As discussed earlier, the TIF Revenues rely on the Reserve Fund to function as a fiscal “cushion” – read on for further discussion.
City Center CIP Reserve Fund. Reserve Funds are used to “smooth out” debt service payments over time. In Vermont it is generally the most cost effective to borrow through the Vermont Municipal Bond Bank. Lending terms however, are not flexible in terms of payment size. All municipalities are required to make level principal payments as well as interest payments according to a schedule. The result is that (unlike a homeowner’s mortgage) the first year’s payment is the largest, while the last year’s payment is the smallest. A reserve fund mediates this fluctuation and allows the City to plan for larger expenditures and eliminate an increase in taxes, as an annual rate of smaller transfers to the reserve fund over time removes the need to increase or 'spike' taxes.
The gray portion of the Estimated Debt Schedule, titled “City Center Reserve Fund Financed Bond” models the Reserve Fund expenditures, revenues, and balances. The first line “Proposed Reserve Fund Bond Payment” models the annual payment using a Vermont Bond Bank estimated debt service schedule.
The second line shows the annual transfers from the General Fund. The first two columns for FY 2018 and FY 2019 are the amount included in these years' budgets and tax rates. Subsequent years project the minimum amount to fully service the debt: a continued annual contribution of $736,000. This amount (already built into today’s tax rate) is $124,000 below the recommended $860,000 annual contribution to the City Center CIP Reserve Fund (reached in FY 2017, but reduced to $750,000 in FY 2018).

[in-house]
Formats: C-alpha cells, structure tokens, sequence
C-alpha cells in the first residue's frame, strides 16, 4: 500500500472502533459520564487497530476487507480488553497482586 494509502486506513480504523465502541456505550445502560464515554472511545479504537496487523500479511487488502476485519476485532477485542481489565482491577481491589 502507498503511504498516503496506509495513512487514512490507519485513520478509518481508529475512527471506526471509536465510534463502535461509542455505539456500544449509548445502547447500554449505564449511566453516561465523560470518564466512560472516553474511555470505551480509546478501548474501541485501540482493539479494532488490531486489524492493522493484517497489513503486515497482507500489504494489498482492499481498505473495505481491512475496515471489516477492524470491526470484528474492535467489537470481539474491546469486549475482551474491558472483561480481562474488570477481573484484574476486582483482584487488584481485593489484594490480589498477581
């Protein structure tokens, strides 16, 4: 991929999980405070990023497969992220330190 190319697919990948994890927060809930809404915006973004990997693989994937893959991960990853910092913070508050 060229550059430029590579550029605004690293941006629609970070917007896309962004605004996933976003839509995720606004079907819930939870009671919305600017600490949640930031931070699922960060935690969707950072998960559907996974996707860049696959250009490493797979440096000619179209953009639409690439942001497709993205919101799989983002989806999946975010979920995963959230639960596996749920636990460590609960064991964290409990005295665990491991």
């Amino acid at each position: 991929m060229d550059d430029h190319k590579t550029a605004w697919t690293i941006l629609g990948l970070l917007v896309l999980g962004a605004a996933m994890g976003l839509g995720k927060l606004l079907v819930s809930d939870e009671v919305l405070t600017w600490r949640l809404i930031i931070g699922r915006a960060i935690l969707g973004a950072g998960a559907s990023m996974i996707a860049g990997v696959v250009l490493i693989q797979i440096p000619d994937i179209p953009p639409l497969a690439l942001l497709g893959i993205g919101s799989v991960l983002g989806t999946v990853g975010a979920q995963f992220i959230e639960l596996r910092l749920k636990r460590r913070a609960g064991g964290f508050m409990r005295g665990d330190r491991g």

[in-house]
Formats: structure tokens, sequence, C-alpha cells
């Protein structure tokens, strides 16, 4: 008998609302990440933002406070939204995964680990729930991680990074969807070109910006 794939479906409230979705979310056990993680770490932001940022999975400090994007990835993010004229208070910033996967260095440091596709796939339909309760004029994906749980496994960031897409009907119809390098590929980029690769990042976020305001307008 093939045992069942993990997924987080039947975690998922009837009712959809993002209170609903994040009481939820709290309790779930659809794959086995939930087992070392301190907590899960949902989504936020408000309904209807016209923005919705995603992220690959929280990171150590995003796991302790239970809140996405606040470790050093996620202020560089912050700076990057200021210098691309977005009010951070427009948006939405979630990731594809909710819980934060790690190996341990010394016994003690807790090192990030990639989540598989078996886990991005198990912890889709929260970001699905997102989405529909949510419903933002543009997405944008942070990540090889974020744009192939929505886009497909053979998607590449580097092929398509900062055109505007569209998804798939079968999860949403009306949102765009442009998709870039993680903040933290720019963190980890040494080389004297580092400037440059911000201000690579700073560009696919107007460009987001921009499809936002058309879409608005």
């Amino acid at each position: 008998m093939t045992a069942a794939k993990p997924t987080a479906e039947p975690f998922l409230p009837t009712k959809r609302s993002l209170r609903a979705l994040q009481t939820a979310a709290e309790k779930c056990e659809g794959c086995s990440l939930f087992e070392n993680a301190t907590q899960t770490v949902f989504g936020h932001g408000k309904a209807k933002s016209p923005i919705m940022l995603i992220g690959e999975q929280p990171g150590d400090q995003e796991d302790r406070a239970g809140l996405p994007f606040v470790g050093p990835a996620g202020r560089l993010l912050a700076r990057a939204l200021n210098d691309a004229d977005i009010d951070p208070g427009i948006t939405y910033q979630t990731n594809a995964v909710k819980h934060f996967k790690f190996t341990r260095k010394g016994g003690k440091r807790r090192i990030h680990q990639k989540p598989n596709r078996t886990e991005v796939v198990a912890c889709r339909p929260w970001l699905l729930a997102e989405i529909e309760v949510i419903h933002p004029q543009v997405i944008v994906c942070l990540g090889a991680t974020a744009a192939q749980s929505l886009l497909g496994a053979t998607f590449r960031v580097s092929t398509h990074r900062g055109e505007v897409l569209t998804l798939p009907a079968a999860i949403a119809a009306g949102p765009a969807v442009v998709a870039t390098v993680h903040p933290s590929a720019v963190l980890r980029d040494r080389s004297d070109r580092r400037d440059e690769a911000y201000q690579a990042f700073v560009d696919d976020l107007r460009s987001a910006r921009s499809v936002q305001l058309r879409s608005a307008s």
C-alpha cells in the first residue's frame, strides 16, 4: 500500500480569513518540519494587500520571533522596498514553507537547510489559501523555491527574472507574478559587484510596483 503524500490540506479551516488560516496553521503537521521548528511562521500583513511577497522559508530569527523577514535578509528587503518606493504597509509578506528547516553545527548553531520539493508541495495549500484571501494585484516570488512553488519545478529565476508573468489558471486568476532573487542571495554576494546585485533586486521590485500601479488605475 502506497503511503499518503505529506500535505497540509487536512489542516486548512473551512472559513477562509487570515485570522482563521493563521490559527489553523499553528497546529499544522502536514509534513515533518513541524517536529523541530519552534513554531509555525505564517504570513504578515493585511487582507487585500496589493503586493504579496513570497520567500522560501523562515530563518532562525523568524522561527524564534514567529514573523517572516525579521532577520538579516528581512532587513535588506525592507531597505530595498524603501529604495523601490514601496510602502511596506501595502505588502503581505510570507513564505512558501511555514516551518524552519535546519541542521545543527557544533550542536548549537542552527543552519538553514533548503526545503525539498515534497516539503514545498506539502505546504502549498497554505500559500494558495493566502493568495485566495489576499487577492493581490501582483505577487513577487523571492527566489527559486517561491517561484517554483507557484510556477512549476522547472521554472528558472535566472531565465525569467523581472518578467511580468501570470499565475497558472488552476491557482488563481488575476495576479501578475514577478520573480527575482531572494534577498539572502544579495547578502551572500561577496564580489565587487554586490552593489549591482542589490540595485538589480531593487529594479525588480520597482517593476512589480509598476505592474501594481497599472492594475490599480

The third line of the gray chart “Cumulative City Center Reserve Fund Balance” shows the current and prior year’s balance and projects what the balance would be over the life of the debt service with a consistent minimum transfer. This number is the prior year Reserve Fund Balance, plus the Annual General Fund Transfer (2nd line), minus the Proposed Reserve Fund Bond Payment for that year (1st line).
The Reserve Fund also provides the City with a fiscal cushion for TIF District Financing receivables. This accommodates the reality that the SBCC, LLC property will be built out over time as development projects are completed and added to the Grand List. The blue line “Receivable Cushion” equals the last gray line “Cumulative City Center Reserve Fund Balance” plus the last green line “Cumulative TIF Fund Balance”. The surplus reserve funds in any given year demonstrates that while the accounts are separate, actual bank balances will be sufficient to “carry” receivable amounts shown in the TIF District Fund until the developments on the SBCC, LLC land generate more revenue.